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How much could I charge?

(11 Posts)
Cadbury Mon 08-Sep-08 17:55:49

I often make cakes, handmade chocolates and truffles, biscotti, that kind of thing, for friends as gifts. One of them has suggested I could start up a little business and charge for them, but I don't have the first idea about how to work out what I would charge. I have tried searching the internet a bit to get an idea, but the only people I can find are in the USA and are shop based. I don't know that I am looking to start a proper business at this stage, probably just for friends who want gifts to give others.

Any advice? Suggestions? Things I need to think about?

missingtheaction Mon 08-Sep-08 18:06:53

i assume these will be premium/handmade things, so go to waitrose (or ocado) and/or local posh deli and see what they've got and what they charge for stuff that's in the same sort of range as yours.

then work out how much it costs you to make them - INCLUDING a reasonable amount for your time and trouble

then compare the two

girlsnextdoor Mon 08-Sep-08 19:01:11

health & safety-you will need proper facilities at home- you need to contact your local council as they will need to inspect your home and washing facilities,

MatNanPlus Mon 08-Sep-08 19:02:51

As GND says you will need a catering standard kitchen, no pets, protective clothing etc.

Cadbury Mon 08-Sep-08 22:03:28

darn it, might have to wash the kitchen floor then ! wink

thanks for that. will think on. smile

girlsnextdoor Tue 09-Sep-08 08:23:16

Just to add- you need to have 2 sinks- one for hand washing, the other for utensils/cooking, then there are lots of other regulations re. food hygiene.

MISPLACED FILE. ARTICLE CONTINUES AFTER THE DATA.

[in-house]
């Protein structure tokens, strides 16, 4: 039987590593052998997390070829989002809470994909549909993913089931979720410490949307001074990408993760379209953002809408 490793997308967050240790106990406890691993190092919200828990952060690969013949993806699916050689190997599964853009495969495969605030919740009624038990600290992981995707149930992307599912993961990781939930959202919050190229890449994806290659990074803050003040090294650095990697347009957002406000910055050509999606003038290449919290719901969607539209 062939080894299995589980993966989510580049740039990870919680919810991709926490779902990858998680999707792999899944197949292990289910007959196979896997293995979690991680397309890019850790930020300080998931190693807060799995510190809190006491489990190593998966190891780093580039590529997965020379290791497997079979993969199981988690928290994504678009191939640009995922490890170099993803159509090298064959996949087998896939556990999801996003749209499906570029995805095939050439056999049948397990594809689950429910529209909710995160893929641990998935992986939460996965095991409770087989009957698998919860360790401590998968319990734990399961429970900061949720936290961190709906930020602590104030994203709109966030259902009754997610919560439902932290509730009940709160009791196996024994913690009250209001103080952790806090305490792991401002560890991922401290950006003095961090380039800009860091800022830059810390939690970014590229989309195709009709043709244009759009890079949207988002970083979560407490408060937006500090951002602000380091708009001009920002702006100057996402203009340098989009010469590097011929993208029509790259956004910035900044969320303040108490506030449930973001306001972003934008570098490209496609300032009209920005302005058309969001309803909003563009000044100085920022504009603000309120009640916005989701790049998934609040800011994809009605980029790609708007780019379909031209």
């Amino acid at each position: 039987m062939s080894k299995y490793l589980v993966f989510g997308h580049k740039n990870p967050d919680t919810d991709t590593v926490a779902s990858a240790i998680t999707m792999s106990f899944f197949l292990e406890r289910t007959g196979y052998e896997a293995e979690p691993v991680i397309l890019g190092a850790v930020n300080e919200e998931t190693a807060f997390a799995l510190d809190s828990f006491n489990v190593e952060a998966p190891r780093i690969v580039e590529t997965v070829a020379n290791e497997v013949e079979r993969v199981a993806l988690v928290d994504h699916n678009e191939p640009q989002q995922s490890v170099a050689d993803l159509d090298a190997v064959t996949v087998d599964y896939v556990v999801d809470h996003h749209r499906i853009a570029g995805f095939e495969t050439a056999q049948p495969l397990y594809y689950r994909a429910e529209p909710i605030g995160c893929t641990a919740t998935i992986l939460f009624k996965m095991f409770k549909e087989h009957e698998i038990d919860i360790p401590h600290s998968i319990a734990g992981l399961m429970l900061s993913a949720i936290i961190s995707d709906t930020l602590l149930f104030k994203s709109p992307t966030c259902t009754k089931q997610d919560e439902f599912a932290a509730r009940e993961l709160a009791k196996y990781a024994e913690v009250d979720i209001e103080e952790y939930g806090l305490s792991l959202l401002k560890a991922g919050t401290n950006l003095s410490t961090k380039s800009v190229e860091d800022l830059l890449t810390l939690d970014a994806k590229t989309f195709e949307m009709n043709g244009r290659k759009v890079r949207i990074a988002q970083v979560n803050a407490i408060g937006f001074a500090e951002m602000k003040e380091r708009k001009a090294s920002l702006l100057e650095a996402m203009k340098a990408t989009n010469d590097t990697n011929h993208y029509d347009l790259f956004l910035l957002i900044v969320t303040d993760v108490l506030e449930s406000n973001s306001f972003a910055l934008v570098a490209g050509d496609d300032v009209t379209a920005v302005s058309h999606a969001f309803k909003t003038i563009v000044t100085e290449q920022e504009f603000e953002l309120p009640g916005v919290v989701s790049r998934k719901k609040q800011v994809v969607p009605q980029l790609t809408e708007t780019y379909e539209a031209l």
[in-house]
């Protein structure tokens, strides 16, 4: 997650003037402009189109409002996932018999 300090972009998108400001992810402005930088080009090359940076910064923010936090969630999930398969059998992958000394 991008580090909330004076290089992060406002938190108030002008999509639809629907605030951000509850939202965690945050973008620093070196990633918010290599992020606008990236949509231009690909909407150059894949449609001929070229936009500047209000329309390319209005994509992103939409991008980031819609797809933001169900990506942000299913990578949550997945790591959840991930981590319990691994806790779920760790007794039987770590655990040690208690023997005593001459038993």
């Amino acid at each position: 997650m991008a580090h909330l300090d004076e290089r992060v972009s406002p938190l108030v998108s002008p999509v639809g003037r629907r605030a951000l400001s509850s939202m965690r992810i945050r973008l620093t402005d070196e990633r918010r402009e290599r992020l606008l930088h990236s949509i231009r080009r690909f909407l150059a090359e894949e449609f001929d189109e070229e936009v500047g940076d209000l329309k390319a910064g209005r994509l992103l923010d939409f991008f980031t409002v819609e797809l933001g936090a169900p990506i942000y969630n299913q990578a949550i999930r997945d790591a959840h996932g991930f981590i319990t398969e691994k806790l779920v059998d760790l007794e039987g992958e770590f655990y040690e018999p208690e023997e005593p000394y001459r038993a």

You would also need proper public liability/prof. indemnity insurance etc and presumably labels of ingredients for the items you make.

ClareVoiant Tue 09-Sep-08 10:14:50

How many do you intend on making? are you just selling to friends, or to the general public? If selling to the public you will need to contact your local environmental health department and get your kitchen cleared (not necessary to have a catering kitchen). They will give you a guide, and you will have to record what you made and when. You may also need to do a food hygiene course. You will also need to register as self employed and keep proper records. Liability insurance is a good idea.

ClareVoiant Tue 09-Sep-08 10:22:11

Contact the caterers club for a good deal on insurance. You will also need to find out about labeling and packaging. Etc. As far as pricing goes. Factor in all your ingredient and packaging costs per item, then times it by 3. This is a general rule of thumb. Obviously you will have to make some adjustments.

scattercushion Tue 09-Sep-08 10:25:12

I hope you're not feeling a bit intimidated now, Cadbury. Nothing like a bit of bureaucracy to give you cold feet. I say go for it with friends at first on a casual basis, and if it takes off, then do all the legal stuff mentioned above!

overthemill Thu 11-Sep-08 09:24:20

check out the WiRE website as lots of people making cakes etc on there.

Might give you pricing ideas and the sorts of things they sell.

Cadbury Thu 11-Sep-08 13:43:52

thankls for all those suggestions and pieces of advice. Will try and get my head round them all. hmm

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